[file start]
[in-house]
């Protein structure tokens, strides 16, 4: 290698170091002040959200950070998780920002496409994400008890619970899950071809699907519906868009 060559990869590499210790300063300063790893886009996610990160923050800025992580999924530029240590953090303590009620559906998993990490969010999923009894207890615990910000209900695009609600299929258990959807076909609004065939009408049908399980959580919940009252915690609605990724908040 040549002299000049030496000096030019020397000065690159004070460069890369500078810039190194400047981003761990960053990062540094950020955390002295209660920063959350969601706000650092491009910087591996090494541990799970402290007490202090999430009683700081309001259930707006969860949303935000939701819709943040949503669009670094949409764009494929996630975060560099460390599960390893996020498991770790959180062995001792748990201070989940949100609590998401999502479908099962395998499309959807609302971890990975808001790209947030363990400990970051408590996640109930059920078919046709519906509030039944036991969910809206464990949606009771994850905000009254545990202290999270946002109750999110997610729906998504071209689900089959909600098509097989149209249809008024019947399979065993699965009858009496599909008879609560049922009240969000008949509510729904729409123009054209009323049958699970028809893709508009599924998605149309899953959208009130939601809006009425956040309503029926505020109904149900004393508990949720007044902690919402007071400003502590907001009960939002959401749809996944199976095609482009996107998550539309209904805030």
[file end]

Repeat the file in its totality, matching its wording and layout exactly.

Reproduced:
[in-house]
């Protein structure tokens, strides 16, 4: 290698170091002040959200950070998780920002496409994400008890619970899950071809699907519906868009 060559990869590499210790300063300063790893886009996610990160923050800025992580999924530029240590953090303590009620559906998993990490969010999923009894207890615990910000209900695009609600299929258990959807076909609004065939009408049908399980959580919940009252915690609605990724908040 040549002299000049030496000096030019020397000065690159004070460069890369500078810039190194400047981003761990960053990062540094950020955390002295209660920063959350969601706000650092491009910087591996090494541990799970402290007490202090999430009683700081309001259930707006969860949303935000939701819709943040949503669009670094949409764009494929996630975060560099460390599960390893996020498991770790959180062995001792748990201070989940949100609590998401999502479908099962395998499309959807609302971890990975808001790209947030363990400990970051408590996640109930059920078919046709519906509030039944036991969910809206464990949606009771994850905000009254545990202290999270946002109750999110997610729906998504071209689900089959909600098509097989149209249809008024019947399979065993699965009858009496599909008879609560049922009240969000008949509510729904729409123009054209009323049958699970028809893709508009599924998605149309899953959208009130939601809006009425956040309503029926505020109904149900004393508990949720007044902690919402007071400003502590907001009960939002959401749809996944199976095609482009996107998550539309209904805030």